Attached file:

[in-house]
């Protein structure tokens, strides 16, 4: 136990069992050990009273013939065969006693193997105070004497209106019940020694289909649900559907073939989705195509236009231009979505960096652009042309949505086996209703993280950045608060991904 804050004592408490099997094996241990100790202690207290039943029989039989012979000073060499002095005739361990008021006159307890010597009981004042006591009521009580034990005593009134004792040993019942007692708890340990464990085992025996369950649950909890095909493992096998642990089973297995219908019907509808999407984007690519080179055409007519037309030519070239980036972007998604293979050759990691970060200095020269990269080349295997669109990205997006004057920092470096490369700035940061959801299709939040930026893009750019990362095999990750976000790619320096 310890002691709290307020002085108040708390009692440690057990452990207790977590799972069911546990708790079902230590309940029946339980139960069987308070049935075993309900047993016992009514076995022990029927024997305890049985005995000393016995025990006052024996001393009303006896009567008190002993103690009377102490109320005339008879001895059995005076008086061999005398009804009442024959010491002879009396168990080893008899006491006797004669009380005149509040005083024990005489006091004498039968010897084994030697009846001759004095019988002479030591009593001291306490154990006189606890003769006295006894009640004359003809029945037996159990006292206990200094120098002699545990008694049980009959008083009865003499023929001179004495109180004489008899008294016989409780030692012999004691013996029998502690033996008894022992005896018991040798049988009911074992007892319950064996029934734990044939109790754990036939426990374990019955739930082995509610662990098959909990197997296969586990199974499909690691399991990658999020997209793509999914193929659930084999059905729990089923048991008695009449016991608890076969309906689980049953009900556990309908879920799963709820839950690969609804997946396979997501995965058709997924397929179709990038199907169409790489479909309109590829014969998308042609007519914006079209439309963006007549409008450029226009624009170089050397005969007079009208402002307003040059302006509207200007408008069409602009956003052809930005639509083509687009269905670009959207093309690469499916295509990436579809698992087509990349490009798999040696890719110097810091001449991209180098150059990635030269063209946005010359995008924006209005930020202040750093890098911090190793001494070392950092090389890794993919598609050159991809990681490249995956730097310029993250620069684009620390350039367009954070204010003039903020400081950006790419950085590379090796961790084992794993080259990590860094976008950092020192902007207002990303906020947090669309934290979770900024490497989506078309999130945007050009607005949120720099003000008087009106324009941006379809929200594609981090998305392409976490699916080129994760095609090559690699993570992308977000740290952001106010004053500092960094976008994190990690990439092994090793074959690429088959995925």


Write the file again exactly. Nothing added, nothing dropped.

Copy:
[in-house]
């Protein structure tokens, strides 16, 4: 136990069992050990009273013939065969006693193997105070004497209106019940020694289909649900559907073939989705195509236009231009979505960096652009042309949505086996209703993280950045608060991904 804050004592408490099997094996241990100790202690207290039943029989039989012979000073060499002095005739361990008021006159307890010597009981004042006591009521009580034990005593009134004792040993019942007692708890340990464990085992025996369950649950909890095909493992096998642990089973297995219908019907509808999407984007690519080179055409007519037309030519070239980036972007998604293979050759990691970060200095020269990269080349295997669109990205997006004057920092470096490369700035940061959801299709939040930026893009750019990362095999990750976000790619320096 310890002691709290307020002085108040708390009692440690057990452990207790977590799972069911546990708790079902230590309940029946339980139960069987308070049935075993309900047993016992009514076995022990029927024997305890049985005995000393016995025990006052024996001393009303006896009567008190002993103690009377102490109320005339008879001895059995005076008086061999005398009804009442024959010491002879009396168990080893008899006491006797004669009380005149509040005083024990005489006091004498039968010897084994030697009846001759004095019988002479030591009593001291306490154990006189606890003769006295006894009640004359003809029945037996159990006292206990200094120098002699545990008694049980009959008083009865003499023929001179004495109180004489008899008294016989409780030692012999004691013996029998502690033996008894022992005896018991040798049988009911074992007892319950064996029934734990044939109790754990036939426990374990019955739930082995509610662990098959909990197997296969586990199974499909690691399991990658999020997209793509999914193929659930084999059905729990089923048991008695009449016991608890076969309906689980049953009900556990309908879920799963709820839950690969609804997946396979997501995965058709997924397929179709990038199907169409790489479909309109590829014969998308042609007519914006079209439309963006007549409008450029226009624009170089050397005969007079009208402002307003040059302006509207200007408008069409602009956003052809930005639509083509687009269905670009959207093309690469499916295509990436579809698992087509990349490009798999040696890719110097810091001449991209180098150059990635030269063209946005010359995008924006209005930020202040750093890098911090190793001494070392950092090389890794993919598609050159991809990681490249995956730097310029993250620069684009620390350039367009954070204010003039903020400081950006790419950085590379090796961790084992794993080259990590860094976008950092020192902007207002990303906020947090669309934290979770900024490497989506078309999130945007050009607005949120720099003000008087009106324009941006379809929200594609981090998305392409976490699916080129994760095609090559690699993570992308977000740290952001106010004053500092960094976008994190990690990439092994090793074959690429088959995925």